Literature: JOHN UPDIKE Lyttelton Theatre, London

By Glover, Michael | The Independent (London, England), July 2, 1995 | Go to article overview
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Literature: JOHN UPDIKE Lyttelton Theatre, London


Glover, Michael, The Independent (London, England)


In the audience: a preponderance of fiftyish males wearing seriously casual blue shirts interrupted by powerful vertical white stripes. Not a black face among them. On the stage: an arrangement of restaurant tables with starched white linen tablecloths and a cocktail glass or two, the whole thing looking as expensively harmonious as any stage set at the National Theatre.

And then Richard Eyre scissors on, a big fan. There could scarcely be a bigger - especially when he puffs out his chest. Painfully close to idolatry, he says. And then it's Mr Updike himself - pencil-thin in a well-cut grey suit, hair thick and grey, side parted, raked into submission, with just a single bird's wing to the right to betray the fact that he sleeps - for exactly three quarters of an hour, not a second to left or right.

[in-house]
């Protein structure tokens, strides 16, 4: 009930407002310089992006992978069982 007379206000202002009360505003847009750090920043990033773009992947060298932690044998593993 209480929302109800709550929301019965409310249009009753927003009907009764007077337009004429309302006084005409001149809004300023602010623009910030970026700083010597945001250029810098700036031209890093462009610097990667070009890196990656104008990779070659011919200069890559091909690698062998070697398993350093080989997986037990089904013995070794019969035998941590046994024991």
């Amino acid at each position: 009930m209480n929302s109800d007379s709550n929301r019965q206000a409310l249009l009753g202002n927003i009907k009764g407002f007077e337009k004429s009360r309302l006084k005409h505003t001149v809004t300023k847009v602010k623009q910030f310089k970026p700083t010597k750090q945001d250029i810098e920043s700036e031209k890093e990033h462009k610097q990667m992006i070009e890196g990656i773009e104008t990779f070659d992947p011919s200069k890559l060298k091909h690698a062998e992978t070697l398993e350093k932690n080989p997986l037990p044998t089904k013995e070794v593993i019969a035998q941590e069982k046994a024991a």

Not as we'd imagined. Cheery smile. Pleased to come. A preamble about Penguin Books on their 60th anniversary - his presence here is part of that celebration. What else was born in the same year? Alcoholics Anonymous. The Social Security System. The Luftwaffe. He prefers Penguin to any of those institutions.

Then a bit about the early Pelicans he used to buy when he came to England in 1954, a young man in pursuit of omniscience: Ur of the Chaldees, Alchemy, An Introduction to Typography, The Hittites.

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Literature: JOHN UPDIKE Lyttelton Theatre, London
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